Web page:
I'm trying to tune a wordpress website which suffers slow loading times, and I found out that the home page seems to take a lot more time to load. It's not due to content because I'm just considering the time it takes for the base request to end (viewable via firebug in firefox).

Also I tried copying the index.php code in a custom page, and the same exact code loads in about 1 sec while the main home loads in about 7. I noticed that single pages loaded faster, and at first I thought it was due to the difference in content, but after this test I'm not sure what's causing this.

Is there much stuff that wordpress does behind the scenes only for the main index? Is there any other way to explain this situation and, more importantly, fix it so that the home page loads faster?


After a lot of blind tries, I created a new page called home which uses index.php as custom template (not a copy, the same file). I redirected any call to the base path to it (via wordpress' internal rewrite) and I have the same homepage as before, just loaded in 1/6th of the time. While I'm happy with the result, I'd really like to understand what's going on.


So the point seems to be that I cannot use a dynamic (in wordpress' sense) page with this site, it only works fine with a custom "static" page where I insert content via various functions, the normal Loop makes the home either very slow (with high memory limit) or just blank (low memory limit, script fails).

As suggested in this question, I created a static home linked to a custom page and it works fine. I also created a blog page (again with a custom template) which also works fine (where "fine" means it shows my empty test page containing just one word and no code) unless I specify it as "Posts page" in admin -> Reading settings. In other words it looks like as soon as wordpress sees a dynamic page (the one that's supposed to hold The main Loop) it does something very heavy which eats up a lot of ram.

Still looking for the cause of this, I can work around it but I'd really like to understand what the problem is.

Edit: added bounty

More info: I tried disabling all plugins, wordpress is updated to the latest version.



KEY `type_status_date` (`post_type`,`post_status`(1),`post_date`,`ID`),
KEY `post_status_date_gmt` (`post_status`(1),`post_date_gmt`),
KEY `post_date` (`post_date`),
KEY `post_date_gmt` (`post_date_gmt`),
KEY `post_parent` (`post_parent`),
KEY `post_name` (`post_name`),
KEY `post_status` (`post_status`),
KEY `post_author` (`post_author`),
FULLTEXT KEY `post_related` (`post_name`,`post_content`),
FULLTEXT KEY `post_content` (`post_content`,`post_title`),


PRIMARY KEY  (`object_id`,`term_taxonomy_id`),
KEY `term_taxonomy_id` (`term_taxonomy_id`)


PRIMARY KEY  (`term_taxonomy_id`),
UNIQUE KEY `term_id_taxonomy` (`term_id`,`taxonomy`),
KEY `taxonomy` (`taxonomy`)
  • @kemp - Unless I'm missing it you haven't included a link that to home page so we can see it for ourselves. Can you do that? Nov 28, 2010 at 4:48
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    Also, please add these profiling tools to your site: wordpress.stackexchange.com/questions/1567/… so as to allow to view: http://example.com?debug=sql Nov 28, 2010 at 11:59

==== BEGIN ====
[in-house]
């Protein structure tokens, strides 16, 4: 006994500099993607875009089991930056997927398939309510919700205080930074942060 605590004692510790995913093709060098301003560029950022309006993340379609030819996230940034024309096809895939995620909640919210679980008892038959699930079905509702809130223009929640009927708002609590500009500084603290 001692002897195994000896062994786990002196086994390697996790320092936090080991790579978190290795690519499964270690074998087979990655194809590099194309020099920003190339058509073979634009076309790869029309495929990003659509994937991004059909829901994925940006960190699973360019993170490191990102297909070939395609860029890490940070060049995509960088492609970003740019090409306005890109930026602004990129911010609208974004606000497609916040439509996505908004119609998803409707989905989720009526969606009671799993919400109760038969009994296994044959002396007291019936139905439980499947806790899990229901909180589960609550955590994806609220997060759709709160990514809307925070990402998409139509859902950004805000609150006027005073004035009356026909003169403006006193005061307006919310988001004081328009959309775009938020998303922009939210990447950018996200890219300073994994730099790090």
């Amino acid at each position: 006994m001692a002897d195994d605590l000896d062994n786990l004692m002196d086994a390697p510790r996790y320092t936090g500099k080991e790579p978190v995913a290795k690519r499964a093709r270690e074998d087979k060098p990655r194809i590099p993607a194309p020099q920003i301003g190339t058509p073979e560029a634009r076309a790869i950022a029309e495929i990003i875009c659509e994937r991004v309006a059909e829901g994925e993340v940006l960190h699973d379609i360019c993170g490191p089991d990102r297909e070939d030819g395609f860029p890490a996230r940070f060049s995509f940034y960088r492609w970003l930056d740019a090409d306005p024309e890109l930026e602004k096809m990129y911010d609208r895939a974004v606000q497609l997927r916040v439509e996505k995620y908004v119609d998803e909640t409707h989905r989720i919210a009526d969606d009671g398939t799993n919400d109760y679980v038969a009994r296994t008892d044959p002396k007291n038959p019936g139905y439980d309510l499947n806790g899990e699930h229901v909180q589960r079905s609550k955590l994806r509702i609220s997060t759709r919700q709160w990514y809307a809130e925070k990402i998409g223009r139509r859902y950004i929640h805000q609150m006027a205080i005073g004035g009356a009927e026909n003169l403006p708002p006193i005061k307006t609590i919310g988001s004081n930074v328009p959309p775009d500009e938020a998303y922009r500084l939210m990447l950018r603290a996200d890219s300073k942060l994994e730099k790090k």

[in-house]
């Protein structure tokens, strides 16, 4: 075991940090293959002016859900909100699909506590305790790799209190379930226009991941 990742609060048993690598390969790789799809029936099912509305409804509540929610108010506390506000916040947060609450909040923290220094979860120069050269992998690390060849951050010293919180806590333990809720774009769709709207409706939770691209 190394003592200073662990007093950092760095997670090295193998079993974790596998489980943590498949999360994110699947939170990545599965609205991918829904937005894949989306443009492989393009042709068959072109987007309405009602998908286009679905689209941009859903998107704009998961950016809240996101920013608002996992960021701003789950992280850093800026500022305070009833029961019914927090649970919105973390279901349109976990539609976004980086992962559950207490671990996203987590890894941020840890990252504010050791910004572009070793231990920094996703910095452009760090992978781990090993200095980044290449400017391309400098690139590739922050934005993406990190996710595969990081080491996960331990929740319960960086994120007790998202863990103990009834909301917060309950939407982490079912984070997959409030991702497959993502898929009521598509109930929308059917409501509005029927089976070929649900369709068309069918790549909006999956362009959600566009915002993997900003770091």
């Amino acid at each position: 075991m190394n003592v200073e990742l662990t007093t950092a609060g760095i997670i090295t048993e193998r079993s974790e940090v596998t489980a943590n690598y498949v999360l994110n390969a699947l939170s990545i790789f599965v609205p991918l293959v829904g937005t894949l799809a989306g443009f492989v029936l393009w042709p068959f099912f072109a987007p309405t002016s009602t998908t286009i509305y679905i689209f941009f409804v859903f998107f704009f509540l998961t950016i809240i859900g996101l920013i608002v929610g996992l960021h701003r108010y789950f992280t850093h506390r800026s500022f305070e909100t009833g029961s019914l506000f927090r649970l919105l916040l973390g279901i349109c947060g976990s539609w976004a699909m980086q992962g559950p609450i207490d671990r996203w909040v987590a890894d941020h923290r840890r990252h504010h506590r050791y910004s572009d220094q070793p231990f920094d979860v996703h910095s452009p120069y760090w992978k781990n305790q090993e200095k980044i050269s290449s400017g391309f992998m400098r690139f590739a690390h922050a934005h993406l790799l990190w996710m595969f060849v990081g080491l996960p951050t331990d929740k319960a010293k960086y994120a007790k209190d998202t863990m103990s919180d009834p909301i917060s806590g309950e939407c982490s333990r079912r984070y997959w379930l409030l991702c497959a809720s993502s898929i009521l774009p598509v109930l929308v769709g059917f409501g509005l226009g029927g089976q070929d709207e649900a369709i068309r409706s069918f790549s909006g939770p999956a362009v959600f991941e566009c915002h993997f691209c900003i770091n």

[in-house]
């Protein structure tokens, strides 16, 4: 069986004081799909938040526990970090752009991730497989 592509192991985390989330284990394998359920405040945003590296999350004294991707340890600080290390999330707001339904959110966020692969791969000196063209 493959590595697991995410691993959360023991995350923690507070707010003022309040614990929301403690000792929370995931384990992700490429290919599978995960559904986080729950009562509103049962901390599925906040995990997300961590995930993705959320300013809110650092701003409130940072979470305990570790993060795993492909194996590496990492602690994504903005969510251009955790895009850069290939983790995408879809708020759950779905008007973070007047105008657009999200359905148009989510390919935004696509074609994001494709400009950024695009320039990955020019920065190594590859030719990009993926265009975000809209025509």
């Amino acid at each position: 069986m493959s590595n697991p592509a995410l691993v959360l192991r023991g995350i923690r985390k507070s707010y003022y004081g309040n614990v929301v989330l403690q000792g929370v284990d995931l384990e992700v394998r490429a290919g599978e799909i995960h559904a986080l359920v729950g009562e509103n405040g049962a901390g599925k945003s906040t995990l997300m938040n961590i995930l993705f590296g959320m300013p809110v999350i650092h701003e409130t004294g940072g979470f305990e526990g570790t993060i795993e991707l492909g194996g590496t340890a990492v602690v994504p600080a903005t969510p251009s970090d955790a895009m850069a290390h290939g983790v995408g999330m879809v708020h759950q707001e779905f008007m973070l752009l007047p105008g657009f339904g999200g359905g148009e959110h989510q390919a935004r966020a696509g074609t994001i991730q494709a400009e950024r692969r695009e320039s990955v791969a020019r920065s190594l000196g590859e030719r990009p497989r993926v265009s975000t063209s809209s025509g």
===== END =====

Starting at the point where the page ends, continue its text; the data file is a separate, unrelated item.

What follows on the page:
• @Denis tried that, can't seem to get any output. I get a blank page and the occasional internal server error with this message in the log: Premature end of script headers: index.php Nov 28, 2010 at 12:58
  • @kemp did you delete the cache contents and retried the tests with 2 identical pages (dynamic / static) ?
    – edelwater
    Nov 28, 2010 at 14:52
  • Duh, I just noted that your URLs use a verbose permalink structure. What happens when you use one of the suggested date/name based structures, e.g. /YYYY/MM/slug/? Nov 28, 2010 at 16:55

5 Answers 5


I beg to differ with the previous two comments.

Using a static home page results in WP using an index scan on the posts table's primary key, vs an (oh so occasional) index scan on post_date, status or post_parent in the posts table.

In essence, the home page is dead slow because of the poor database design in WP. The schema has ludicrous multicolumn indexes on the taxonomy tables which MySQL simply ignores once you've a meaningful amount of posts. The fact that we're using a table too much for taxonomies doesn't help either.

In the database, safely add indexes on:

CREATE INDEX extra_posts ON posts (post_type,post_status,post_date DESC)
CREATE INDEX extra_term_rel ON term_relationships(term_taxonomy_id,object_id)
CREATE INDEX extra_term_tax ON term_taxonomy(taxonomy,term_taxonomy_id,term_id)

It won't be perfect, but at least WP will be able to use index-based nested loop plans on your front page...

Oh, and... if you're using any kind of custom post type on your front page, you also need to add:

posts(post_status,post_date DESC)

Else no index will be used at all for the main query because of the OR clauses.

  • @Denis can you please review the indexes? I updated the question as they wouldn't fit in a comment. Also, can 13.200 posts be considered just too many? What's also strange from my point of view is that the normal loop in categories pages work perfectly fine. Nov 28, 2010 at 10:31